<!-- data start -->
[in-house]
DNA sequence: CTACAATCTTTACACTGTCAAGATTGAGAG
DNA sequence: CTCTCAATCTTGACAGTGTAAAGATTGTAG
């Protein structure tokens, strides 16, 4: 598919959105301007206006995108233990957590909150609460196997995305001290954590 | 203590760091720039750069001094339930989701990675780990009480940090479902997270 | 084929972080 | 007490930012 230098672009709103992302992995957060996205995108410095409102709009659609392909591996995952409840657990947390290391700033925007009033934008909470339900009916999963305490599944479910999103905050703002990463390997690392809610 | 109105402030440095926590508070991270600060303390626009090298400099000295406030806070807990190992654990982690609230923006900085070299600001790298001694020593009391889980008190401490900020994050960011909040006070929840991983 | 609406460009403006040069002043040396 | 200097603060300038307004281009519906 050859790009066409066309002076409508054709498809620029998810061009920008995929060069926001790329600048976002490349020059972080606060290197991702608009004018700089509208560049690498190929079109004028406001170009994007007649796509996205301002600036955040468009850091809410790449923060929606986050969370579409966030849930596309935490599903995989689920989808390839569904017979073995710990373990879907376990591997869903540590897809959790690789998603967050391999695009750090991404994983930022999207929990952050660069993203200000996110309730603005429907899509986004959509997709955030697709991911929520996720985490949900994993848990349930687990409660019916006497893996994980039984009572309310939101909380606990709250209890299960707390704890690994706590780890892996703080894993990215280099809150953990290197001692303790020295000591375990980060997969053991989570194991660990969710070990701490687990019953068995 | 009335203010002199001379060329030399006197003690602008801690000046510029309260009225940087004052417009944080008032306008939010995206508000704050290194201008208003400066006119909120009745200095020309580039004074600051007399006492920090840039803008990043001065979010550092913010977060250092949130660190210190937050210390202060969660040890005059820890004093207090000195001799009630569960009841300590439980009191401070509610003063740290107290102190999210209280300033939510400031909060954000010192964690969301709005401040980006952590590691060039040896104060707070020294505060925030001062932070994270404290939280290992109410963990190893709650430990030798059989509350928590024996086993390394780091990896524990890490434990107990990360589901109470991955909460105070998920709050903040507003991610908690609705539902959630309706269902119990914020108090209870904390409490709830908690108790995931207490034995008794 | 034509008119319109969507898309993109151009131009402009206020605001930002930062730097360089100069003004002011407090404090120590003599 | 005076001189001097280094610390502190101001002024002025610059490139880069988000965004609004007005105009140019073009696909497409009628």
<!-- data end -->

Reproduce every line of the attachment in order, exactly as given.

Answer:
[in-house]
DNA sequence: CTACAATCTTTACACTGTCAAGATTGAGAG
DNA sequence: CTCTCAATCTTGACAGTGTAAAGATTGTAG
């Protein structure tokens, strides 16, 4: 598919959105301007206006995108233990957590909150609460196997995305001290954590 | 203590760091720039750069001094339930989701990675780990009480940090479902997270 | 084929972080 | 007490930012 230098672009709103992302992995957060996205995108410095409102709009659609392909591996995952409840657990947390290391700033925007009033934008909470339900009916999963305490599944479910999103905050703002990463390997690392809610 | 109105402030440095926590508070991270600060303390626009090298400099000295406030806070807990190992654990982690609230923006900085070299600001790298001694020593009391889980008190401490900020994050960011909040006070929840991983 | 609406460009403006040069002043040396 | 200097603060300038307004281009519906 050859790009066409066309002076409508054709498809620029998810061009920008995929060069926001790329600048976002490349020059972080606060290197991702608009004018700089509208560049690498190929079109004028406001170009994007007649796509996205301002600036955040468009850091809410790449923060929606986050969370579409966030849930596309935490599903995989689920989808390839569904017979073995710990373990879907376990591997869903540590897809959790690789998603967050391999695009750090991404994983930022999207929990952050660069993203200000996110309730603005429907899509986004959509997709955030697709991911929520996720985490949900994993848990349930687990409660019916006497893996994980039984009572309310939101909380606990709250209890299960707390704890690994706590780890892996703080894993990215280099809150953990290197001692303790020295000591375990980060997969053991989570194991660990969710070990701490687990019953068995 | 009335203010002199001379060329030399006197003690602008801690000046510029309260009225940087004052417009944080008032306008939010995206508000704050290194201008208003400066006119909120009745200095020309580039004074600051007399006492920090840039803008990043001065979010550092913010977060250092949130660190210190937050210390202060969660040890005059820890004093207090000195001799009630569960009841300590439980009191401070509610003063740290107290102190999210209280300033939510400031909060954000010192964690969301709005401040980006952590590691060039040896104060707070020294505060925030001062932070994270404290939280290992109410963990190893709650430990030798059989509350928590024996086993390394780091990896524990890490434990107990990360589901109470991955909460105070998920709050903040507003991610908690609705539902959630309706269902119990914020108090209870904390409490709830908690108790995931207490034995008794 | 034509008119319109969507898309993109151009131009402009206020605001930002930062730097360089100069003004002011407090404090120590003599 | 005076001189001097280094610390502190101001002024002025610059490139880069988000965004609004007005105009140019073009696909497409009628």